• in connection-oriented network, the data plane and the control
      plane.
                                                                      7
    • the beauty of IP is that we can layer it over practically any
      datalink layer technology, because it makes very few
      assumptions about the datalink layer.
    • type-of-service in the IP
– transport layer
    • create the abstraction of an error-controlled, and flow-
      controlled, end-to-end link
    • flow control
    • multiplex multiple applications to the same end-to-end
      connection
    • port number
    • User Datagram Protocol (UDP): multiplexing, but not error
      recovery or flow control for audio, video, network file system.
    • Transmission Control Protocol (TCP): WWW, file transfer.


                                                                        8
– session layer
    • provides the abstraction of full-duplex service, expedited data
      delivery and session synchronization.
    • The Internet does not have a standard session layer protocol.
– presentation layer
    • deals with data
    • encrypt data
    • The Internet does not support a standard presentation layer.
– application layer
    • WWW: browser, server, navigation
    • file transfer using TCP
    • real-time audio and video retrieval using UDP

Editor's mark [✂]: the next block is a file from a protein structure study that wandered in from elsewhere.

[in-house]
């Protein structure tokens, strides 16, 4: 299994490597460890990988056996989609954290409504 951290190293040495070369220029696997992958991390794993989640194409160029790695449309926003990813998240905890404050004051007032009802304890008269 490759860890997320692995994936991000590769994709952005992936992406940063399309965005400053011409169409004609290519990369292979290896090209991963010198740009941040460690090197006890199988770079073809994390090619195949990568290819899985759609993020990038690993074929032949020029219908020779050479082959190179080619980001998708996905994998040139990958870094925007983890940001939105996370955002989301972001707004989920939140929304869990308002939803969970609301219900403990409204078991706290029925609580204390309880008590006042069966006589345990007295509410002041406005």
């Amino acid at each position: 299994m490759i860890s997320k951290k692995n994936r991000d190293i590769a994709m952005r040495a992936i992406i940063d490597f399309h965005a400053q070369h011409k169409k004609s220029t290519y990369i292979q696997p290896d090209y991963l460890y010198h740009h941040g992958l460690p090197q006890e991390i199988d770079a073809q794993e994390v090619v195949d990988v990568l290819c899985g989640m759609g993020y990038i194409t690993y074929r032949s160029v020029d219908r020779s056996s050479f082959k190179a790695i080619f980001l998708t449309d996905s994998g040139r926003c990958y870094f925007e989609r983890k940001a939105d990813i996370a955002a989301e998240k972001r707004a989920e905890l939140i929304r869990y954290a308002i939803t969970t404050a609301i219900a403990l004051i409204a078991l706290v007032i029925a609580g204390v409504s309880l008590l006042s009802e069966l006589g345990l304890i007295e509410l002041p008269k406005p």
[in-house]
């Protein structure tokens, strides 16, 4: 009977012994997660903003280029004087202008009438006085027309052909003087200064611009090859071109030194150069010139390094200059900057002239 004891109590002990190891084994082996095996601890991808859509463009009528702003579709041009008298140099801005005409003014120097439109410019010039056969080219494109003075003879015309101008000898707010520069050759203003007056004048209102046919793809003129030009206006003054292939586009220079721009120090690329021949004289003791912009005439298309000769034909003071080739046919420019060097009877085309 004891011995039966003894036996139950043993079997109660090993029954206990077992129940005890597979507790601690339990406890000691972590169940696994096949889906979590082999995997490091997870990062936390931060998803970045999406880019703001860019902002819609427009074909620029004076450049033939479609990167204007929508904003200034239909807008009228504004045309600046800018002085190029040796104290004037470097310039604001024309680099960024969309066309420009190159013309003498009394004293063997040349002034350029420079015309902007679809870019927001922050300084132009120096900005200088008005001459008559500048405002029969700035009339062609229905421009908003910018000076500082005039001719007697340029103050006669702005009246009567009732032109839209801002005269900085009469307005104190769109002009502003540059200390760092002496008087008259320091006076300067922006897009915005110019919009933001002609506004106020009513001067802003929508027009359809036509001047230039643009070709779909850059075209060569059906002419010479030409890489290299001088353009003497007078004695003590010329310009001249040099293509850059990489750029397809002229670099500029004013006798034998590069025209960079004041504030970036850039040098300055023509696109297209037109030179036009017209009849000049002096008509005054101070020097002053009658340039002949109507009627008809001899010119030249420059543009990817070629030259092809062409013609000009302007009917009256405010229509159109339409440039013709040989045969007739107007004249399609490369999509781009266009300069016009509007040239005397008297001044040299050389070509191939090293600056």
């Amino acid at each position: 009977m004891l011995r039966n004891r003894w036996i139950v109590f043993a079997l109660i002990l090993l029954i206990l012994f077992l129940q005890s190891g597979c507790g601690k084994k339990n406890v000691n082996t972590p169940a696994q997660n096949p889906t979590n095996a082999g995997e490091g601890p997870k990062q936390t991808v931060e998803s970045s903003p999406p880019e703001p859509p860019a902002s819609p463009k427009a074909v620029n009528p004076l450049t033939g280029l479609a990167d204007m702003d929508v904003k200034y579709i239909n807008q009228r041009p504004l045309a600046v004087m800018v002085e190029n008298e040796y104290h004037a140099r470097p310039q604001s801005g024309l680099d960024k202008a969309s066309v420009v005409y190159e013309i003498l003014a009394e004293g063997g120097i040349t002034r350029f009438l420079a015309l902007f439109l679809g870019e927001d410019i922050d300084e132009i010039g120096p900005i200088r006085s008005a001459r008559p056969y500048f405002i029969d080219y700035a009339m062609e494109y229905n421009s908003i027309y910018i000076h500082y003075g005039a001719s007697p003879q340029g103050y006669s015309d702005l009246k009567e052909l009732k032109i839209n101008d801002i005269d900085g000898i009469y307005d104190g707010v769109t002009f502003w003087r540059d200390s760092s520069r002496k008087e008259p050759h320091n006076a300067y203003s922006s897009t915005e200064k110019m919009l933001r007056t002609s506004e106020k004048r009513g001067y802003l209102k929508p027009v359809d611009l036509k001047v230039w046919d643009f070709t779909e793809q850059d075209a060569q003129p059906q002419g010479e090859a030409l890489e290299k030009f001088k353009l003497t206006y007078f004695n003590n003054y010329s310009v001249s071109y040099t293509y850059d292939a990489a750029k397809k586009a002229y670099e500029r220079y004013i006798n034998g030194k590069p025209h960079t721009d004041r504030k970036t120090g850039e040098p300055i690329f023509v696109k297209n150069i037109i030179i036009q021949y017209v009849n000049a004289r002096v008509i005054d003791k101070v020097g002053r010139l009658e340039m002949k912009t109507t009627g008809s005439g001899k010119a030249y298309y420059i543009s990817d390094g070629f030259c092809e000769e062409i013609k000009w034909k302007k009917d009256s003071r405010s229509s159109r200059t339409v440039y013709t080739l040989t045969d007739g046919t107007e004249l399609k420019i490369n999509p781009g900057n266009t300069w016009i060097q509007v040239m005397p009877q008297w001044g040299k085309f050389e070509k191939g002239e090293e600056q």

9
• why seven layers ?
   – the case for the session and presentation layers appears to be weak.
   – error control can be placed at the application, transport, network,
     or datalink layers.
   – flow control can be at the network or transport layers.


• why did the ISO OSI protocol stack fail?
   – standardization process was slow, cumbersome,…
   – it was specified before there was much experience. (the Internet
     philosophy is to standardize only after implementation)
   – a game of user numbers.




                                                                        10
      Limitations of the Layered Model
• Some layers are not always cleanly separated.
   – Inter-layer dependencies in implementations for performance
     reasons
   – Some dependencies in the standards (header checksums)
• Higher layers not always well defined.
   – Session, presentation, application layers
• Lower layers have “sublayers”.
   – Sublayers well defined in the standards
• Interfaces are not really standardized.